Pre-Natal Development

The first stage of pre-natal development is cleavage. In simple terms, cleavage is the process of the newly fertilized zygote rapidly growing because of its cells dividing. This stage continues until the zygote develops into an embryo and the next stage takes place:

Implantation: This is the process when the embryo becomes attached to the uterus wall with the side of the embryonic area lying against the endometrium. The embryo grows rapidly amongst the maternal tissues forming finger-like projections which eventually become part of the placenta.

Then Differentiation occurs: the process in which unspecialised cells undergo replication to become specialised cells which carry out their own, specialised functions.

Twins: 
There are two types of twins: monozygotic and dizygotic.
 Monozygotic Dizygotic
  •  They are always genetically identical
  • Originates from a single sperm and a single egg
  • One placenta
  • One chorion
  • Two amniotic sacs
  •  They are never genetically identical
  • Originates from two eggs and two sperm
  • Two placentas
  • Two chorions
  • Two amniotic sacs

Exchanges between maternal and fetal circulation:
The useful transfer between mother and fetus happens across the placenta. The substances which are transferred are: carbon dioxide, oxygen, glucose and maternal antibodies.
 
Harmful transfer can occur between the mother and fetus also. These substances include alcohol, nicotine, drugs (e.g. heroin and thalidomide). Thalidomide is a drug which was used to stop morning sickness, however it was discovered that it was responsible for not allowing the fetus' limbs to fully develop, and was thenceforth banned.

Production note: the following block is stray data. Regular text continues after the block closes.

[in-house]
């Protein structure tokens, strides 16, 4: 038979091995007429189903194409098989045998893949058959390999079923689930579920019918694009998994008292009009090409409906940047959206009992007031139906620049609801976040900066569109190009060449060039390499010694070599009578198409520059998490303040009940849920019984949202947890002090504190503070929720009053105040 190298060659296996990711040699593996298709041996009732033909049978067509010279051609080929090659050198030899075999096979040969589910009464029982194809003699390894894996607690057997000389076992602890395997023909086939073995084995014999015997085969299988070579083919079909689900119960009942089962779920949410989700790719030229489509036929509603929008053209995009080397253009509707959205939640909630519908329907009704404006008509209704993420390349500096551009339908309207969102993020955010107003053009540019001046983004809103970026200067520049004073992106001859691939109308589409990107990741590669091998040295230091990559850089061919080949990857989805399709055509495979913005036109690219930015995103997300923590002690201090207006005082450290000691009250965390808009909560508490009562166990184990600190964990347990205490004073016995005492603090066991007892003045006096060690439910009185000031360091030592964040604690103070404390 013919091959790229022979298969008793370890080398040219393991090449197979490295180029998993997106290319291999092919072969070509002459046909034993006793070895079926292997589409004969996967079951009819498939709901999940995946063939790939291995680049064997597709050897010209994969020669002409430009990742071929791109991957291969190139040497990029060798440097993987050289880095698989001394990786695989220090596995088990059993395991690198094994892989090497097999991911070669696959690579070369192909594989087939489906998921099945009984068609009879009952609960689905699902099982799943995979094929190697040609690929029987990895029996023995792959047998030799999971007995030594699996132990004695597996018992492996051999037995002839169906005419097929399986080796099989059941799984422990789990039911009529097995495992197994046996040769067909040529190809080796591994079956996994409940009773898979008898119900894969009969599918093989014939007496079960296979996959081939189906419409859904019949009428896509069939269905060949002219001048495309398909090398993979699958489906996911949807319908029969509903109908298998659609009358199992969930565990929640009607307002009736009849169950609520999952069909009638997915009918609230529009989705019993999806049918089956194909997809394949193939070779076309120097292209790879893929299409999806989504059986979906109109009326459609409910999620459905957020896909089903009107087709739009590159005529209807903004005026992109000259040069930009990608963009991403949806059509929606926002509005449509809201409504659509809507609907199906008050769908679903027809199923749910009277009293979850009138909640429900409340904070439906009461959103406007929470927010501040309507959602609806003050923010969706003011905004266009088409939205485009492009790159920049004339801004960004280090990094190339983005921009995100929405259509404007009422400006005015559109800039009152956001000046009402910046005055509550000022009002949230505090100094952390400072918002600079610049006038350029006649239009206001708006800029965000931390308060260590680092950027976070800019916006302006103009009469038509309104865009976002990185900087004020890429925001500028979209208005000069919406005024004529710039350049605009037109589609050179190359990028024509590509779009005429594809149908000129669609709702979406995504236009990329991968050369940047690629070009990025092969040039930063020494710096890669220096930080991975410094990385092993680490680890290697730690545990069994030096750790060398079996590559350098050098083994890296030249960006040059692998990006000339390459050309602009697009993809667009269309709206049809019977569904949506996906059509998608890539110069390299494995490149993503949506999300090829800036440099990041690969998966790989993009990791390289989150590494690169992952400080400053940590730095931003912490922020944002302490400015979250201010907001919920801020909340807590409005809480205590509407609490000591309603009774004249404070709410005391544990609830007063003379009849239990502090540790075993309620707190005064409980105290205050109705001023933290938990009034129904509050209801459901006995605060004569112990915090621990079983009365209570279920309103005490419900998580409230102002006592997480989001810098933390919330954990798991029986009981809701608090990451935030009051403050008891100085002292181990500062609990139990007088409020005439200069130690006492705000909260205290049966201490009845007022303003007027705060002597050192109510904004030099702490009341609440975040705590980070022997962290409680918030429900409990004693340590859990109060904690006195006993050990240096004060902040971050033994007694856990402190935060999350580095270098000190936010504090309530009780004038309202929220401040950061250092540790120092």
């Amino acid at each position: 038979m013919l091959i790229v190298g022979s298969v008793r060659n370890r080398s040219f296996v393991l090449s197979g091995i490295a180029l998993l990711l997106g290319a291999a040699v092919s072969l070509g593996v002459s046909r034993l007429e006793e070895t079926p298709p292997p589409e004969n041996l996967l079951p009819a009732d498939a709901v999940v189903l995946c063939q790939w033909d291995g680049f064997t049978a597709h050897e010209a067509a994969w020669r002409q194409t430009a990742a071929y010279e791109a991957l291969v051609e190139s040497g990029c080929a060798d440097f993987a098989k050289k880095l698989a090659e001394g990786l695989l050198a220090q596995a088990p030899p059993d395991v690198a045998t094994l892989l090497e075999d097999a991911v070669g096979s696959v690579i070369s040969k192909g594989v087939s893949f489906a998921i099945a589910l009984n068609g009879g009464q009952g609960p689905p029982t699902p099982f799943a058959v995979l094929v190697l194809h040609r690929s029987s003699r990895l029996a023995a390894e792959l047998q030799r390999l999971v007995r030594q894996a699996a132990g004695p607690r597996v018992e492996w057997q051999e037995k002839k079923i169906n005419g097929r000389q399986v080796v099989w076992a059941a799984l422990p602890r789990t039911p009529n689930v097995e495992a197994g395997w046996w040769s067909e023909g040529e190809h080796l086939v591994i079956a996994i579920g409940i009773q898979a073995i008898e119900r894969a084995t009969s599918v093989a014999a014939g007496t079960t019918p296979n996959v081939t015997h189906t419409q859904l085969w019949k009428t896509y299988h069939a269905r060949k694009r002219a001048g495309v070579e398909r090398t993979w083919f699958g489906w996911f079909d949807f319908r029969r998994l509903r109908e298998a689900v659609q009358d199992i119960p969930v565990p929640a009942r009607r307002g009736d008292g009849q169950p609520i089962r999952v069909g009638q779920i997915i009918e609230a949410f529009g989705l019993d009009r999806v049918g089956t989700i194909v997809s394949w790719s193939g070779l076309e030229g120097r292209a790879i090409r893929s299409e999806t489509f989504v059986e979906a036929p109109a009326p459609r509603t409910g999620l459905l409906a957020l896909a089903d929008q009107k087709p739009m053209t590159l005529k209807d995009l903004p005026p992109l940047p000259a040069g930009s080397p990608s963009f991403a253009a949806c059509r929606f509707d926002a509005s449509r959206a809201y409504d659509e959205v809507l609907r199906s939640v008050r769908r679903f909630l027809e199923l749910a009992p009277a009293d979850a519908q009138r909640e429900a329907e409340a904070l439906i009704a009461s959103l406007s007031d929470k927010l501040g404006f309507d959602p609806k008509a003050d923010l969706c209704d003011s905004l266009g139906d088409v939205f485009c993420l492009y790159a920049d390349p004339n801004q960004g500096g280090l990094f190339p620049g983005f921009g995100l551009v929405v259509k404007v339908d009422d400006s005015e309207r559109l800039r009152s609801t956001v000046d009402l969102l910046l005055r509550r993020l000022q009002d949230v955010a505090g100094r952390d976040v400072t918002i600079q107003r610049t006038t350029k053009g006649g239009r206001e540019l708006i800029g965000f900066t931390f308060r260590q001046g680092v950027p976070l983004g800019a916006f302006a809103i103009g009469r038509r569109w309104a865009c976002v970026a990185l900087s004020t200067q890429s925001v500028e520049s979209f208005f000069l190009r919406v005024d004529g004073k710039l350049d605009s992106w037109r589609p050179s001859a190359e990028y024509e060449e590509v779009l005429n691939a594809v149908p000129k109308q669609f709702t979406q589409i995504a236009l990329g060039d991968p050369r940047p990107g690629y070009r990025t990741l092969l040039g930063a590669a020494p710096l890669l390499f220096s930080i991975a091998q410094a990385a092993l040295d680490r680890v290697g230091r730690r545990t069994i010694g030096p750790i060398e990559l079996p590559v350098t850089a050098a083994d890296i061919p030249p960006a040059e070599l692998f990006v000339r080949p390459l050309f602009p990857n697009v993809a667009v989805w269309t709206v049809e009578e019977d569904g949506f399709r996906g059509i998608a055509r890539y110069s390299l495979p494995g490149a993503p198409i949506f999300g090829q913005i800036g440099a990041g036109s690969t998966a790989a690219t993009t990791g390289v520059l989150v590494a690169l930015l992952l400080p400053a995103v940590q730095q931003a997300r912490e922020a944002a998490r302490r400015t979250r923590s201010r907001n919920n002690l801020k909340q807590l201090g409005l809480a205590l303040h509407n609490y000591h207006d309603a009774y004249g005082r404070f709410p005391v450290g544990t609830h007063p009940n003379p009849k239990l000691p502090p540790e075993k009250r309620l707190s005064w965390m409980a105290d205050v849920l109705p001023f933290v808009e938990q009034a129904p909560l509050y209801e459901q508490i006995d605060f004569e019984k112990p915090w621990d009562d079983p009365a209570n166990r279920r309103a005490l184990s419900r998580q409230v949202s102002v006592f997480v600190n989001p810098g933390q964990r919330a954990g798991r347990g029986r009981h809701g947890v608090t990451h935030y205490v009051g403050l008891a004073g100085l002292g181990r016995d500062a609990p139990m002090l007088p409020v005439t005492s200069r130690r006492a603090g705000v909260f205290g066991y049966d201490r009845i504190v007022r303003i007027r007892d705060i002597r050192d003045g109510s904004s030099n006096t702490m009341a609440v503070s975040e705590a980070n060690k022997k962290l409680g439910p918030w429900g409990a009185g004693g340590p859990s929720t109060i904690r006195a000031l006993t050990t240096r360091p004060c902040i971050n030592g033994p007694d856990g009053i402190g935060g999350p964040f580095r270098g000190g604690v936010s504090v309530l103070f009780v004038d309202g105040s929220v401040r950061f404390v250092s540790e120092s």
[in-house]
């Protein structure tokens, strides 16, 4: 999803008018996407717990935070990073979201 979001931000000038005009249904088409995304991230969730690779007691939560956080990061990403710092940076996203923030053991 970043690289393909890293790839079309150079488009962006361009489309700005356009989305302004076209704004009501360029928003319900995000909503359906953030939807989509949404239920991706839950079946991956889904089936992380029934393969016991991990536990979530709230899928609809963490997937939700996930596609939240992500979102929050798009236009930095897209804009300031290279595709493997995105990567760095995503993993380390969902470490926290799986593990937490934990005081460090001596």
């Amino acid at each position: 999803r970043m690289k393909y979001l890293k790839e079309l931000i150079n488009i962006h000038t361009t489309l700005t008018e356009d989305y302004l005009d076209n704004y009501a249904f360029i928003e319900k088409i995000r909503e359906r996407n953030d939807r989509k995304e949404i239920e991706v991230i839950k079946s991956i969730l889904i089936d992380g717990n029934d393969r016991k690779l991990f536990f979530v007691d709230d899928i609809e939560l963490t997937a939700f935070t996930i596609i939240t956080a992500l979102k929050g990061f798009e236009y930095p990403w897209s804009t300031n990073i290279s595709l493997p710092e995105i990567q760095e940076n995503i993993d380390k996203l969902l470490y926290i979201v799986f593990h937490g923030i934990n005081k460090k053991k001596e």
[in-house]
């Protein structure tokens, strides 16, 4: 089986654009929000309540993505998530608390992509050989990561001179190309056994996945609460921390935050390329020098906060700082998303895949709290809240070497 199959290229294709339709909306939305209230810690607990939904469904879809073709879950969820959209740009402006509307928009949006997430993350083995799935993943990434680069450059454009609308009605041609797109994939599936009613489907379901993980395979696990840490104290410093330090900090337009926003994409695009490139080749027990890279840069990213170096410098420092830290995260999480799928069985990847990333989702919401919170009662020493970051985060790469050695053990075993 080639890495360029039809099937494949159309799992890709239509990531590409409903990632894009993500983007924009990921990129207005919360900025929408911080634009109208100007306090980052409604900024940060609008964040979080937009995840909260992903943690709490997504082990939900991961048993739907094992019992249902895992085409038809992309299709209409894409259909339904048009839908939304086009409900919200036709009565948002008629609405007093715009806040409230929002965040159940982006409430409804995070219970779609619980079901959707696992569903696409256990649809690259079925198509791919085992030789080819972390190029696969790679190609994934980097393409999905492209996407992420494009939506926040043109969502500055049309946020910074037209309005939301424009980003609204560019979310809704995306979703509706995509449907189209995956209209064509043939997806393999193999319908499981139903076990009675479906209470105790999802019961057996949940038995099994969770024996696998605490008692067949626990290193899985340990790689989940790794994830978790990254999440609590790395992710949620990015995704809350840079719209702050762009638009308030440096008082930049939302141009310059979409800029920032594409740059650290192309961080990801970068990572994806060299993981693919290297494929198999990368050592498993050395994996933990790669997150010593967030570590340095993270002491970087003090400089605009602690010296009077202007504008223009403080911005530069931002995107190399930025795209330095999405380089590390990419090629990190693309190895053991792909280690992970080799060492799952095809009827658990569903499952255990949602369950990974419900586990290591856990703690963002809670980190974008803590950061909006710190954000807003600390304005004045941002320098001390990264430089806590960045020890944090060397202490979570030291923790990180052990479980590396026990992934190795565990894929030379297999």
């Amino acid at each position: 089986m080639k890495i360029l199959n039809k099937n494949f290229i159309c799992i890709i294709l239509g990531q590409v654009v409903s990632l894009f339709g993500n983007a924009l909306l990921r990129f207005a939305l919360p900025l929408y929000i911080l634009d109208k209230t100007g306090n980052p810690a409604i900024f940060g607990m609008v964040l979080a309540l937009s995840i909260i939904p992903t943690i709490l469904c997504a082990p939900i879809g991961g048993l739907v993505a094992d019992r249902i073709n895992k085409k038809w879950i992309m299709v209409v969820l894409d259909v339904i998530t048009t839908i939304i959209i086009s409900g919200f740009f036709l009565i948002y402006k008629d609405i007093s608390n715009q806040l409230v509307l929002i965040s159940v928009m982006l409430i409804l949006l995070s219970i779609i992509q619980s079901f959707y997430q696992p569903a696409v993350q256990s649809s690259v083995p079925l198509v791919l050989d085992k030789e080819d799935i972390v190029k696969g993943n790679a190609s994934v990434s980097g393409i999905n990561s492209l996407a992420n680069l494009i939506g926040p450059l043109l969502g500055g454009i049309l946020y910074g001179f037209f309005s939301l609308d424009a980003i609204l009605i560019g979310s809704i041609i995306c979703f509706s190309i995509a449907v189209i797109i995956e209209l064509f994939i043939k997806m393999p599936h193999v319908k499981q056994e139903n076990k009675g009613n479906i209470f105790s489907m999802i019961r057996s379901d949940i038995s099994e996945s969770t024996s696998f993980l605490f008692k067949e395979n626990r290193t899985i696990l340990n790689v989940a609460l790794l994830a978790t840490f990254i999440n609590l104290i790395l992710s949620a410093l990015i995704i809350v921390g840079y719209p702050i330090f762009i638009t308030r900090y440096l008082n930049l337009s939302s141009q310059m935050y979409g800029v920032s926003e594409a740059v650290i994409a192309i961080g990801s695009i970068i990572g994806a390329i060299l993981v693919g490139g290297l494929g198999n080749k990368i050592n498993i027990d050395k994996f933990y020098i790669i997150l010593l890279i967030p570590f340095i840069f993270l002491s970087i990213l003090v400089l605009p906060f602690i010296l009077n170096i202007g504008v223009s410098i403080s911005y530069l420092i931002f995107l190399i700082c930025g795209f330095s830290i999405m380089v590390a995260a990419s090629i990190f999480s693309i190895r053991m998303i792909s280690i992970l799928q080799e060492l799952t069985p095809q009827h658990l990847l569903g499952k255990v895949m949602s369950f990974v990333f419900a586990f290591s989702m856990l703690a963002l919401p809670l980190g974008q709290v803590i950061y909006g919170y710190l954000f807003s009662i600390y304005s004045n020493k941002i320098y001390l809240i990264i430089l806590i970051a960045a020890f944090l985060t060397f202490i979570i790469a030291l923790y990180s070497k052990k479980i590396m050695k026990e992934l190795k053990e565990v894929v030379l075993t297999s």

Placental Hormones:

Throughout gestation, the endometrial layer of the uterus wall is maintained by the hormones Oestrogen and Progesterone.
Oestrogen and Progesterone also stimulate the proliferation of the milk secreting tissues of the mammary glands. Each mammary gland is composed of lobes which secrete milk into sacs connected by ducts to the nipple.
Lactation is not possible without the hormone called Prolactin. This is produced from the anterior pituitry gland and is secreted after the birth of the baby. It triggers the stimulation for lactation (producing milk).
 
 
 
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